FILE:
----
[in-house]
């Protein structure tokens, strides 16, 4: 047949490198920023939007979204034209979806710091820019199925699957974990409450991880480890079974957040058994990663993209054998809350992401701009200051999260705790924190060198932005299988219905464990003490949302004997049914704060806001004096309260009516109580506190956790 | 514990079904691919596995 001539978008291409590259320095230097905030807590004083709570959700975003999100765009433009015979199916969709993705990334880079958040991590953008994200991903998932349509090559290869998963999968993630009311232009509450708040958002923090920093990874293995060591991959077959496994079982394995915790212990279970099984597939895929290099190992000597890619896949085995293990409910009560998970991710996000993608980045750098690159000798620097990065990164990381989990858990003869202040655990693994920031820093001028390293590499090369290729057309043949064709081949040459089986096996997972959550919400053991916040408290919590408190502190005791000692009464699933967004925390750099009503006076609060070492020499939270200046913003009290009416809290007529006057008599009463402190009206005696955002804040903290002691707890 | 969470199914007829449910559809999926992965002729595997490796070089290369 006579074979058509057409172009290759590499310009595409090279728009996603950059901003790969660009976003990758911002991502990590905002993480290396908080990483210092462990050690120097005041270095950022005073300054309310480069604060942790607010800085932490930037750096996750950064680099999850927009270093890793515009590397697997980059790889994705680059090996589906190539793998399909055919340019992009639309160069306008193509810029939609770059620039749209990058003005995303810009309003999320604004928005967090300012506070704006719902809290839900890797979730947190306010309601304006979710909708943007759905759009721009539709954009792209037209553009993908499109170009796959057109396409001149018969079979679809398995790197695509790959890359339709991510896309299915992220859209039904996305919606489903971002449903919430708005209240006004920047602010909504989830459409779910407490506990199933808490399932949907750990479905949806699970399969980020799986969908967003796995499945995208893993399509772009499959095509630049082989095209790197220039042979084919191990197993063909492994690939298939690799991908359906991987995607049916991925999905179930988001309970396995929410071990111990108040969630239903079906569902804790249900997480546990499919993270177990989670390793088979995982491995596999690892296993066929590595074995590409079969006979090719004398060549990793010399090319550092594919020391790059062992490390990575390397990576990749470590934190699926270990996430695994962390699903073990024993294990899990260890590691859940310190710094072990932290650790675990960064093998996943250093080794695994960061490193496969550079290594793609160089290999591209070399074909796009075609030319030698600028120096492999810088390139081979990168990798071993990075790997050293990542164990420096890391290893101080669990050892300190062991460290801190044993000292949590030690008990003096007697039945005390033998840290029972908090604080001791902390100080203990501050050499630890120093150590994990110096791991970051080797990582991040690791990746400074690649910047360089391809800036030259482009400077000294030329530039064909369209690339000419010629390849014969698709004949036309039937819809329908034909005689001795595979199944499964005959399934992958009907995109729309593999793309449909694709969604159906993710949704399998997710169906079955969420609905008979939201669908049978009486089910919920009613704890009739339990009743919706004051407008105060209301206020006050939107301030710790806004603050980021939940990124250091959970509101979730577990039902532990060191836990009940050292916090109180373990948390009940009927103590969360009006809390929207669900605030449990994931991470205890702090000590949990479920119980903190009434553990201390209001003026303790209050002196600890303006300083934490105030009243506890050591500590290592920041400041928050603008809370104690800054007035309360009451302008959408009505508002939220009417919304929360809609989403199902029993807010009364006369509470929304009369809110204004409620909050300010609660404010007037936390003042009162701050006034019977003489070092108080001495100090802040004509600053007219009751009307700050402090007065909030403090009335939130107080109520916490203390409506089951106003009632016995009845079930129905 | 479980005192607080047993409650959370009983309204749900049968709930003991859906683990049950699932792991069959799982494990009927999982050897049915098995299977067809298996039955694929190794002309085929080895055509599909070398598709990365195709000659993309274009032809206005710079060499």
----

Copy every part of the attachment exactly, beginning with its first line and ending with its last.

[in-house]
């Protein structure tokens, strides 16, 4: 047949490198920023939007979204034209979806710091820019199925699957974990409450991880480890079974957040058994990663993209054998809350992401701009200051999260705790924190060198932005299988219905464990003490949302004997049914704060806001004096309260009516109580506190956790 | 514990079904691919596995 001539978008291409590259320095230097905030807590004083709570959700975003999100765009433009015979199916969709993705990334880079958040991590953008994200991903998932349509090559290869998963999968993630009311232009509450708040958002923090920093990874293995060591991959077959496994079982394995915790212990279970099984597939895929290099190992000597890619896949085995293990409910009560998970991710996000993608980045750098690159000798620097990065990164990381989990858990003869202040655990693994920031820093001028390293590499090369290729057309043949064709081949040459089986096996997972959550919400053991916040408290919590408190502190005791000692009464699933967004925390750099009503006076609060070492020499939270200046913003009290009416809290007529006057008599009463402190009206005696955002804040903290002691707890 | 969470199914007829449910559809999926992965002729595997490796070089290369 006579074979058509057409172009290759590499310009595409090279728009996603950059901003790969660009976003990758911002991502990590905002993480290396908080990483210092462990050690120097005041270095950022005073300054309310480069604060942790607010800085932490930037750096996750950064680099999850927009270093890793515009590397697997980059790889994705680059090996589906190539793998399909055919340019992009639309160069306008193509810029939609770059620039749209990058003005995303810009309003999320604004928005967090300012506070704006719902809290839900890797979730947190306010309601304006979710909708943007759905759009721009539709954009792209037209553009993908499109170009796959057109396409001149018969079979679809398995790197695509790959890359339709991510896309299915992220859209039904996305919606489903971002449903919430708005209240006004920047602010909504989830459409779910407490506990199933808490399932949907750990479905949806699970399969980020799986969908967003796995499945995208893993399509772009499959095509630049082989095209790197220039042979084919191990197993063909492994690939298939690799991908359906991987995607049916991925999905179930988001309970396995929410071990111990108040969630239903079906569902804790249900997480546990499919993270177990989670390793088979995982491995596999690892296993066929590595074995590409079969006979090719004398060549990793010399090319550092594919020391790059062992490390990575390397990576990749470590934190699926270990996430695994962390699903073990024993294990899990260890590691859940310190710094072990932290650790675990960064093998996943250093080794695994960061490193496969550079290594793609160089290999591209070399074909796009075609030319030698600028120096492999810088390139081979990168990798071993990075790997050293990542164990420096890391290893101080669990050892300190062991460290801190044993000292949590030690008990003096007697039945005390033998840290029972908090604080001791902390100080203990501050050499630890120093150590994990110096791991970051080797990582991040690791990746400074690649910047360089391809800036030259482009400077000294030329530039064909369209690339000419010629390849014969698709004949036309039937819809329908034909005689001795595979199944499964005959399934992958009907995109729309593999793309449909694709969604159906993710949704399998997710169906079955969420609905008979939201669908049978009486089910919920009613704890009739339990009743919706004051407008105060209301206020006050939107301030710790806004603050980021939940990124250091959970509101979730577990039902532990060191836990009940050292916090109180373990948390009940009927103590969360009006809390929207669900605030449990994931991470205890702090000590949990479920119980903190009434553990201390209001003026303790209050002196600890303006300083934490105030009243506890050591500590290592920041400041928050603008809370104690800054007035309360009451302008959408009505508002939220009417919304929360809609989403199902029993807010009364006369509470929304009369809110204004409620909050300010609660404010007037936390003042009162701050006034019977003489070092108080001495100090802040004509600053007219009751009307700050402090007065909030403090009335939130107080109520916490203390409506089951106003009632016995009845079930129905 | 479980005192607080047993409650959370009983309204749900049968709930003991859906683990049950699932792991069959799982494990009927999982050897049915098995299977067809298996039955694929190794002309085929080895055509599909070398598709990365195709000659993309274009032809206005710079060499």